Barriers to Building extraordinary [insert] teams

Baaaaarrrrccccelllloooonnaaaa!!  It was the spring of 2013, and this was the tune on replay through my mind.  I’d been approached about an exciting opportunity to lead ad tech operations for a major digital publisher in Spain.  With a very young family, and a settled life in London, progressing an application was going to mean some serious upheaval if I was successful.  My wife and I both had to be mentally sold on a move to Spain before I went for it, and luckily our list of pro’s far outweighed the cons.  Obviously the local football team was high on the list of advantages!  It was time to go all in…

Several Skype interviews, aptitude and psychometric tests later, I was asked to visit Barcelona for a day to meet the executive team.  I was excited about this, I’d get to see the city, get a real feeling for the office, and hopefully fly home charged about the opportunity.  Queuing to board a 6am flight at Gatwick, I was excited about what the day could bring.  Yet twelve hours later, I was utterly deflated...

I was warmly welcomed, got an office tour - such a great location overlooking the med - and settled down for a series of 1:1 meetings with each member of the team.  As the day progressed, I felt there was a strong connection with everyone, particularly the founder, and that I could add a lot of value to the business.  It would also be a great adventure for my family.  And then the tone changed.  I was interviewed by a senior executive who clearly wanted me to fail.  Trick questions, disapproving looks, and 30 mins of discomfort I’ve not forgotten in a hurry.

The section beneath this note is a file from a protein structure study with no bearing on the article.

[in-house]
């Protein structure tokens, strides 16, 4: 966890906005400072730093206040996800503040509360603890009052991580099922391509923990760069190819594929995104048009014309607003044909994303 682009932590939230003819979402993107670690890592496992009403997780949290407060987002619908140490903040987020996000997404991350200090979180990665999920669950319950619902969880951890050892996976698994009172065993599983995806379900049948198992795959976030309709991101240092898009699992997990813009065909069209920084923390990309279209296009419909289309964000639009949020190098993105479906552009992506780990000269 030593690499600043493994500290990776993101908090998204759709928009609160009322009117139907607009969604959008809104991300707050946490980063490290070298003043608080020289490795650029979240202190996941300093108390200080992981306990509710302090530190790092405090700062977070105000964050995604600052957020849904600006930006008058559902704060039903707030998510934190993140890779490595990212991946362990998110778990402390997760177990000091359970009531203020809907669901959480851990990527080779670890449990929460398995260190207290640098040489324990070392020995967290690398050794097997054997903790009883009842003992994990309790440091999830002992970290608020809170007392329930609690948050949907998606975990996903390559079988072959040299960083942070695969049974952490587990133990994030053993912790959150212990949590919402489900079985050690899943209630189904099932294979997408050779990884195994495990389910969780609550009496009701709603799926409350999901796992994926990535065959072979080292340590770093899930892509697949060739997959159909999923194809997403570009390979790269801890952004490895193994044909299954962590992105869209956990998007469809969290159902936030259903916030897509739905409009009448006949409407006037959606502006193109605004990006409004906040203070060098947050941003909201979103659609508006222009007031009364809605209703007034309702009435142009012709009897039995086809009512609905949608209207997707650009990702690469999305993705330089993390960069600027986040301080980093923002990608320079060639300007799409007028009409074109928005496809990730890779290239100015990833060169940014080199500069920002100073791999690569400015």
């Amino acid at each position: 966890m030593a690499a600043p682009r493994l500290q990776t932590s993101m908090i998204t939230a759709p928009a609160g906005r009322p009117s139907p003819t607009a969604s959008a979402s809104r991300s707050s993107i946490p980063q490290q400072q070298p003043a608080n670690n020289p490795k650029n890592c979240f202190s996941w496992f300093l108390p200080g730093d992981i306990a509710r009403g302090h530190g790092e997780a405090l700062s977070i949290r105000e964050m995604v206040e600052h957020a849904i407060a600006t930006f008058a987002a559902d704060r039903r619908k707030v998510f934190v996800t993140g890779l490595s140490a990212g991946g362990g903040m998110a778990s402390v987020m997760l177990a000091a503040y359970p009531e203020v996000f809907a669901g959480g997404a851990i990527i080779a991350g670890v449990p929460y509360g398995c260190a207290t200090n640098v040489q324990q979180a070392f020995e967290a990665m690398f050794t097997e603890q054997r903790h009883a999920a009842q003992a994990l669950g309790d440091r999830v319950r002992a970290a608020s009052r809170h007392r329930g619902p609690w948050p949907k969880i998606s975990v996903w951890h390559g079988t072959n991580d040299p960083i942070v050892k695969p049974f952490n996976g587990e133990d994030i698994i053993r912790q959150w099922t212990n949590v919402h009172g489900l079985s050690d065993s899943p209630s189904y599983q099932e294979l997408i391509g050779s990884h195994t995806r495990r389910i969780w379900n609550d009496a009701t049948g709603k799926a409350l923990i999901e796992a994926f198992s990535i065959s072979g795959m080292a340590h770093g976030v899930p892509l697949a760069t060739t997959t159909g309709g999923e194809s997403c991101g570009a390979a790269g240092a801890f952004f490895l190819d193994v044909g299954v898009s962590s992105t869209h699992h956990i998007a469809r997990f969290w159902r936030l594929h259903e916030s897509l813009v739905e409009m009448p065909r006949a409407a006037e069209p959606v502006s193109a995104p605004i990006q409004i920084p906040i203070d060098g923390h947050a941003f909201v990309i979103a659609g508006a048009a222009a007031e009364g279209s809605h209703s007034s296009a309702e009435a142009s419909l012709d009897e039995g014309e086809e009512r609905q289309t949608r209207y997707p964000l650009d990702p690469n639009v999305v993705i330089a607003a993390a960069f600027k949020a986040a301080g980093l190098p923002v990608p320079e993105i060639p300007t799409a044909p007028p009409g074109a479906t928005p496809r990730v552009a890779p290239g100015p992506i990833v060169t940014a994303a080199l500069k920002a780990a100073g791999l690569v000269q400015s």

And in that moment, they lost me.  My flight home was delayed and I had a few hours to contemplate the day.  So many boxes were ticked - family life could work with the role, compensation was strong, I’d have lots of autonomy to bring my ideas to the table.  But would I feel part of the team, and most importantly, enjoy the job?  That one difficult interview suggested I wouldn't.  How could I uproot my family and my life with that uncomfortable feeling gnawing at me?  My mind was made up, I’d be withdrawing my application in the morning.  

I’d clearly made a positive impression, as they tried in vain to change my mind, but I just couldn't picture myself in Barcelona anymore.   

So what’s the point Glen?  Well, the lesson I took away that day was paramount.  When you are trying to build an extraordinary team, whatever the discipline, you and your hiring team need to recognise that you are being auditioned too.  You can vet knowledge, skills, experience, behaviour, and do it all with a smile on your face. It's your job to sell the company, and while the job description and perks are lovely, your candidate is actually going to be buying into you instead.  And you don’t get a second chance.  

As for my friends in Spain?  I’m not saying I’m extraordinary, but I guess we’ll never know how fruitful a relationship we could have had together.  Fate took me in other incredible directions, and now here with IRIS, I get to share some of the things I’ve learnt along the way to help hiring managers build a team they are proud of.  And it starts with them.  

If any of this chimes with you and you need a bit of help with your hiring rigour, drop me a line at, I’d love to talk.  And keep an eye out for future posts at IRIS Insights, where I’ll be sharing more thoughts on what it takes to Build extraordinary product teams.  

What’s inspired me recently...

Here’s a little Ted video I stumbled across several weeks ago with Ethan Hawke, Give yourself permission to be creative.  The message I took was a wonderful reminder that creativity knows no confines, only those you create.  It only matters how what you do looks to you, not to anyone else - so follow your heart.  You’ll never know where it may lead you.  

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Glen Duncan

29th September

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